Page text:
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Marine Ecology Progress Series

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MEPS 728:43-58 (2024)  -  DOI:

Factors influencing the nursery dynamics of bull sharks Carcharhinus leucas in two estuaries along the Texas coast

Amanda J. Lofthus1,2,*, Mallika Beach-Mehrotra1,3, Mark R. Fisher4, Jeffrey R. Wozniak1, Philip Matich5

1Department of Biological Sciences, Sam Houston State University, Huntsville, TX 77340, USA
2Department of Biological Sciences, Mira Costa College, Oceanside, CA 92056, USA
3Choate Rosemary Hall, Wallingford, CT 06492, USA
4Coastal Fisheries Division, Texas Parks and Wildlife, Rockport, TX 78382, USA
5Saving the Blue, Cooper City, FL 33328, USA
*Corresponding author:

ABSTRACT: Estuarine nurseries are hypothesized to offer juvenile bull sharks Carcharhinus leucas refuge from predators, with reduced mortality compared to adjacent marine habitats. Many estuaries in the Gulf of Mexico serve as nurseries for this species, yet the estuary refuge hypothesis has largely been untested, and it is unclear what factors make estuarine habitats suitable for young-of-the-year (YOY) bull sharks. Using drumline sampling and long-term gillnet monitoring data, this study investigated how predation risk and abiotic factors influenced densities of YOY bull sharks in 2 Texas estuaries. The more saline San Antonio Bay had higher densities of predatory sharks (>150 cm total length) that pose a risk to juvenile sharks, with predatory sharks caught in higher salinity regions proximate to the Gulf of Mexico. Consequently, densities of YOY bull sharks were highest in low-risk habitats proximate to river mouths in San Antonio Bay. In Sabine Lake, both predatory sharks and YOY bull sharks occurred most frequently in less saline habitats. However, only 2 predatory sharks were sampled in this hyposaline estuary, suggesting that encounters with predators are rare. Results support the estuary refuge hypothesis and indicate that YOY bull sharks avoid risky habitats in ecosystems where predators are prevalent (e.g. San Antonio Bay), while some estuaries function as refuges throughout their waters due to hyposaline conditions largely excluding predators (e.g. Sabine Lake). As freshwater inflows into estuaries change in response to anthropogenic and climatic influences, understanding how alterations in salinity affect predation risk and YOY bull shark distributions will aid in predicting the role that estuarine habitats play as shark nurseries.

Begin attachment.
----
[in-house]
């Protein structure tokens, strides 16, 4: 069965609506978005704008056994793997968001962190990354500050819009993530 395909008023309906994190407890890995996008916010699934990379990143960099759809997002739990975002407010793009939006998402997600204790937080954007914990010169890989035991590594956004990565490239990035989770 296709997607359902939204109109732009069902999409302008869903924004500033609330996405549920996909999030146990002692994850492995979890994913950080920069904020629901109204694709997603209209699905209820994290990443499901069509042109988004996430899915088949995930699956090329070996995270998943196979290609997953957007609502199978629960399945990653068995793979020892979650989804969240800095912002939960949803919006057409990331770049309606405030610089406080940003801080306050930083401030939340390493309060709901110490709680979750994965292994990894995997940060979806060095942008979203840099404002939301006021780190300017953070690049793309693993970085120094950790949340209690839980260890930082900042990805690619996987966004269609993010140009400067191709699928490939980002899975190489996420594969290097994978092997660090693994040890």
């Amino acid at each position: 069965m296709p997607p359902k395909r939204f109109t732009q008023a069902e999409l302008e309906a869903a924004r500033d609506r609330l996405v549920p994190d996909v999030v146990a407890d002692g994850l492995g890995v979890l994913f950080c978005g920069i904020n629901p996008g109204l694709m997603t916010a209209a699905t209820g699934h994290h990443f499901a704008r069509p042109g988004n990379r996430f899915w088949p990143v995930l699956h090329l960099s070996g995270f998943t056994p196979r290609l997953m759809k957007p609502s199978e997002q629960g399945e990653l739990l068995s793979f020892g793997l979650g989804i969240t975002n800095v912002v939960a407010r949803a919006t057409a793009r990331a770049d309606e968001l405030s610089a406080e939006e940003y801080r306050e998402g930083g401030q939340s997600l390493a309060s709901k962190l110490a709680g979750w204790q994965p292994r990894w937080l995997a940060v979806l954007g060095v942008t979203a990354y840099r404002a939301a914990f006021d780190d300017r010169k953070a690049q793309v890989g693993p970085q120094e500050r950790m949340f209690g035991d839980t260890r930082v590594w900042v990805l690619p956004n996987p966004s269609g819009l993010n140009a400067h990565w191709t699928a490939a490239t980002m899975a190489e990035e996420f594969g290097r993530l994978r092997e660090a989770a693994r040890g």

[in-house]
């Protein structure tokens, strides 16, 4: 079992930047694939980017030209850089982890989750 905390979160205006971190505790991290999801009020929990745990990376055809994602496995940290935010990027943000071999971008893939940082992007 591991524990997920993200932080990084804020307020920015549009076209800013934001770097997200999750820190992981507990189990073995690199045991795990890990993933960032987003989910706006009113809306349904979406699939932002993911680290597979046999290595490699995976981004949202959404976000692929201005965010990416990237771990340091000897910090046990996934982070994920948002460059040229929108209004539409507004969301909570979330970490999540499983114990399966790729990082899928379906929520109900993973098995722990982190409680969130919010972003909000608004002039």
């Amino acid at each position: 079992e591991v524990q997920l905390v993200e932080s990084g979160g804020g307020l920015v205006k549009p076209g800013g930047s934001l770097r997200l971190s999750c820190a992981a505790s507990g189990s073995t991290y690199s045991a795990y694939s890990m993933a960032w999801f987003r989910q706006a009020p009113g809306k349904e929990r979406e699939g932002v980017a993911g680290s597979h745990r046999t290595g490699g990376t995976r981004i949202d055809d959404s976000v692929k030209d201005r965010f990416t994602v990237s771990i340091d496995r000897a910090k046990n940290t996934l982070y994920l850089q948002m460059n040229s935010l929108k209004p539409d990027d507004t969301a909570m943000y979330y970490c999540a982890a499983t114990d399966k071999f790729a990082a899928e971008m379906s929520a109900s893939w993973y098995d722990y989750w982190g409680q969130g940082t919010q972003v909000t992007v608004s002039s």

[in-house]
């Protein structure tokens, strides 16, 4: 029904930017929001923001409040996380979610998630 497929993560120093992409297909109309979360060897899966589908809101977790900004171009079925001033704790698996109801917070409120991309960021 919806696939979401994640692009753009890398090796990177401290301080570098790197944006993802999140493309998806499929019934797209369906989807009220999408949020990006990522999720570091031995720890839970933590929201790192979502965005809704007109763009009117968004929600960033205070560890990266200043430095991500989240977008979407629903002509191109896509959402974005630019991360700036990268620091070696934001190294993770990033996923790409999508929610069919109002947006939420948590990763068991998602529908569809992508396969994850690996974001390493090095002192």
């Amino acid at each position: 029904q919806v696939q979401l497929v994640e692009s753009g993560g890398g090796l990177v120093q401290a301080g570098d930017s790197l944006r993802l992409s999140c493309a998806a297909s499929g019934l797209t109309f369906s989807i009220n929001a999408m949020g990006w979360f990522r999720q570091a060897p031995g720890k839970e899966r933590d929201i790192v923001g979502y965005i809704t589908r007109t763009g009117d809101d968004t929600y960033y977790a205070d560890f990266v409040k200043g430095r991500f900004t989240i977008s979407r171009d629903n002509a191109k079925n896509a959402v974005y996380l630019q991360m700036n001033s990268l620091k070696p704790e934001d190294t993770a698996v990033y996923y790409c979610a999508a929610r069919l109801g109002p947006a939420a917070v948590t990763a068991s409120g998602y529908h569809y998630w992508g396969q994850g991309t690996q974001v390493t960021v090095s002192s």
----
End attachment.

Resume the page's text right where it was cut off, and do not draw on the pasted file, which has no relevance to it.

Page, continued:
KEY WORDS: Gulf of Mexico · Predator-prey · Elasmobranch · Euryhaline · Nursery · Estuary · Salinity · Juvenile

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Cite this article as: Lofthus AJ, Beach-Mehrotra M, Fisher MR, Wozniak JR, Matich P (2024) Factors influencing the nursery dynamics of bull sharks Carcharhinus leucas in two estuaries along the Texas coast. Mar Ecol Prog Ser 728:43-58.

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